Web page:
To the Ministry of the Environment and specifically to Chris Hamilton, Manager, Wildlife Act and Regulatory Change, Fish and Wildlife Branch

Suggestions offered by the Westcoast Society for the Protection and Conservation of Reptiles concerning the Regulatory Change following the amendments to the Wildlife Act passed with Bill 29-2008

A word about us.
The Westcoast Society for the Protection and Conservation of Reptiles is an incorporated non-profit society dedicated to the protection and conservation of reptiles (not only the native species) and the education of the general public about reptiles, their ecology and ethology, and the vast undeserved prejudice that these animals are object of in Western culture. The Society has been operating in the Metro Vancouver and Victoria areas of BC for the last 30 years, implementing educational displays and encounters with schools and local communities, successfully working on the endless task of dispelling negative myths and teaching respect for this awfully misunderstood Class of animals.
Most of our work would have been impossible without the help of reptiles kept as pets and companions by our members, and a large part of our efforts has always been to teach, encourage correct husbandry, and safe practices for the captive keeping of reptiles. Our experience with many different species dates from before the time, some 20 years ago, when reptiles started to become fashionable pets advertised by the commercial pet trade.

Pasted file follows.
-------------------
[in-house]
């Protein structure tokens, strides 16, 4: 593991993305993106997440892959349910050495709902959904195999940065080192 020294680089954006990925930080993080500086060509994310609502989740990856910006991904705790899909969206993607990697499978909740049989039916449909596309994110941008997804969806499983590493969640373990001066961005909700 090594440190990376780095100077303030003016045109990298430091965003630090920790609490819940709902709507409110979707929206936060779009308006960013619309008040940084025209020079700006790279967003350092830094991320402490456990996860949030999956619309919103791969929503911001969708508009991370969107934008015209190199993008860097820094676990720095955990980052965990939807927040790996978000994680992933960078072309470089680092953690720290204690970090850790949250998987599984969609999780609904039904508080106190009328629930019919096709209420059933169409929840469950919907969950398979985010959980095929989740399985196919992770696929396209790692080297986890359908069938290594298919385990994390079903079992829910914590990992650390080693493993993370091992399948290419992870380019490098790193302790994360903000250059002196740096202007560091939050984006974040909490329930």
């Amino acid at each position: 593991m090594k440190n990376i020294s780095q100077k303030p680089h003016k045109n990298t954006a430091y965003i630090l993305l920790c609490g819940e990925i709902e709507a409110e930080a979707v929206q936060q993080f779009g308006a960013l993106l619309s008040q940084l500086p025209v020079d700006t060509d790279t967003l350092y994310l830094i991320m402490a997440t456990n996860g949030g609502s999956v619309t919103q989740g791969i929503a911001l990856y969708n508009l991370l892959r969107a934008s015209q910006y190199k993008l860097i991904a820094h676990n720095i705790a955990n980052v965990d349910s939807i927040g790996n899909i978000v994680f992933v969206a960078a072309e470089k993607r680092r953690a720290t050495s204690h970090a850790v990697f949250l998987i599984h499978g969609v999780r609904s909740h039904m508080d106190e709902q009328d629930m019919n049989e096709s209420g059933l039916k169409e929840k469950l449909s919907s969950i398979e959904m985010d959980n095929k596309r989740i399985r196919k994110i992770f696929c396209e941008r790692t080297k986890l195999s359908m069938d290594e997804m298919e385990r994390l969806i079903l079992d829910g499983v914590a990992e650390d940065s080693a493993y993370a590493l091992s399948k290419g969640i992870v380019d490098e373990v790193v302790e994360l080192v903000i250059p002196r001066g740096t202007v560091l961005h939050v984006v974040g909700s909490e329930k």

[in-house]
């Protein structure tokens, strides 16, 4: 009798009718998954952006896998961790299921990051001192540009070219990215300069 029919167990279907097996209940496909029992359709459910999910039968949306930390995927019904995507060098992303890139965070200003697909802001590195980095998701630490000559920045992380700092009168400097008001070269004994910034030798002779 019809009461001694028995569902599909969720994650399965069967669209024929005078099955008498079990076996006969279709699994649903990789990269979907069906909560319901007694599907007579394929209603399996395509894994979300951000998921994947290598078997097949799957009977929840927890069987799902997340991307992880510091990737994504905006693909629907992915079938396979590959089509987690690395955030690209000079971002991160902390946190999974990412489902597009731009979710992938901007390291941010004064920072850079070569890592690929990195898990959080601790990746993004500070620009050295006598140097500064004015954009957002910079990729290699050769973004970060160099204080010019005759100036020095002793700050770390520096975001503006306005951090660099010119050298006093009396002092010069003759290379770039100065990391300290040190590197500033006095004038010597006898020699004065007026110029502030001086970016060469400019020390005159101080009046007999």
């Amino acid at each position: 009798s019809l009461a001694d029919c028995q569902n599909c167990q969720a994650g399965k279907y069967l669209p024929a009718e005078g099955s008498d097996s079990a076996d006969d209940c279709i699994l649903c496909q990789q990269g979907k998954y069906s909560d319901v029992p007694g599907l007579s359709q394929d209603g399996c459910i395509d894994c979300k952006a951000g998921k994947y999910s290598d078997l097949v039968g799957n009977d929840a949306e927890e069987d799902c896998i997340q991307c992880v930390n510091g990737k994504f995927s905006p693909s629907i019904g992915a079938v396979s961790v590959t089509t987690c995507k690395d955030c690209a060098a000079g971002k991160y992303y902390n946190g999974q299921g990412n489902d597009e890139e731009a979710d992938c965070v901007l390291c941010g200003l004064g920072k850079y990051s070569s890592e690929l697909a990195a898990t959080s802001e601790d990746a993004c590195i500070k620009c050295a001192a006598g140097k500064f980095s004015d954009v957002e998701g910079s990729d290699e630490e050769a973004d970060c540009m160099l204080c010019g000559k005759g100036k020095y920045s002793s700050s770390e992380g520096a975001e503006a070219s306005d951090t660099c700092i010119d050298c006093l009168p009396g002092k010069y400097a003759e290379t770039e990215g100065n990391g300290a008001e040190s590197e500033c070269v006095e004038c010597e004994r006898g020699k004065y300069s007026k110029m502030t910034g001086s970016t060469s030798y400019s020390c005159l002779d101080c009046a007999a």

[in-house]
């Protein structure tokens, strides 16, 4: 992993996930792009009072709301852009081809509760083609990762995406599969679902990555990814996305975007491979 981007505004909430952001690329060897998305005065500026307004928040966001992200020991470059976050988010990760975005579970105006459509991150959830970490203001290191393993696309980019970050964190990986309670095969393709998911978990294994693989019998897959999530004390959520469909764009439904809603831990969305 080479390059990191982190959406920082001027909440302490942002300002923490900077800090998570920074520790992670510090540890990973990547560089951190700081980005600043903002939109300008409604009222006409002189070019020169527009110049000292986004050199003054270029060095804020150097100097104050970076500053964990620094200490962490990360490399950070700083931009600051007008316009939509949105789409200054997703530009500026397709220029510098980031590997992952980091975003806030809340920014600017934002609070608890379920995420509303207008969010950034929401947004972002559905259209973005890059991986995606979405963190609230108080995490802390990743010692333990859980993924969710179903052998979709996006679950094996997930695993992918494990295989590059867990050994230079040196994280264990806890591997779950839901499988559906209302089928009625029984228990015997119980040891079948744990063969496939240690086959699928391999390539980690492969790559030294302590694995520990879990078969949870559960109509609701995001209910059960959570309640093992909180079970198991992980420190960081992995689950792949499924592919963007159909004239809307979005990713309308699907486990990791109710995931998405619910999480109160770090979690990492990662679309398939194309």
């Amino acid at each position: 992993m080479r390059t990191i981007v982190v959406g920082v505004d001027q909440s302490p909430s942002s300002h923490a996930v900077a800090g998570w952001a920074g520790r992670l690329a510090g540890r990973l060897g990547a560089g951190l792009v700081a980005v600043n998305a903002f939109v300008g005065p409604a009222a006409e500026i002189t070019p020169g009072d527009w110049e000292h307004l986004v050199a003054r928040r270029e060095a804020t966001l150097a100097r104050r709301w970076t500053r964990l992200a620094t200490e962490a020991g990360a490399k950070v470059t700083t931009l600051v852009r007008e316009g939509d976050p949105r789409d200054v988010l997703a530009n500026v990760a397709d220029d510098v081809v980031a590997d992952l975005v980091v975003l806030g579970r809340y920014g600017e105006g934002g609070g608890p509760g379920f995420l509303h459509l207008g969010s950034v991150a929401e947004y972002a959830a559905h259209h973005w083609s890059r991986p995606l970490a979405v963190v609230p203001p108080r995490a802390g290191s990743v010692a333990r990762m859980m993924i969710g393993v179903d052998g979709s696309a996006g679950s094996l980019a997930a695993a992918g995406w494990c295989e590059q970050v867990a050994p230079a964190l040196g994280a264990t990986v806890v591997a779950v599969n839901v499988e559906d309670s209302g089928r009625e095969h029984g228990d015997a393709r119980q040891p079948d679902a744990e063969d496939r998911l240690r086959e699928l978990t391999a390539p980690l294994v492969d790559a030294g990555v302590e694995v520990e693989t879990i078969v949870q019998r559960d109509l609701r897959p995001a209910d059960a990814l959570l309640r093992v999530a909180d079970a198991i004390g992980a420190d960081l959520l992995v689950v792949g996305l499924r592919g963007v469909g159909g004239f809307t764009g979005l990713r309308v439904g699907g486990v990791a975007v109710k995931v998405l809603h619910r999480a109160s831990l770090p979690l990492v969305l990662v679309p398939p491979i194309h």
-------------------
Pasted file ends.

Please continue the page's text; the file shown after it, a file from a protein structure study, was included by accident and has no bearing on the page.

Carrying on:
Our Society's concern has always been the conservation and protection of reptiles in the environment and the safety and welfare of reptiles kept as pets. These purposes, we have found over the years, are more successfully fulfilled by increasing educational efforts. Some groups, concerned as we are with animal welfare, hold a different opinion and may seek to introduce restrictive legislation which they see as preventative measures against animal abuse, even if instead of openly being legislation against animal abuse, it is disguised as public safety measures, and even if this means slandering those same animals they are supposed to protect, posing them as source of danger when they are not. These tactics do, in our opinion, ultimately defy the purpose that they are supposed to further.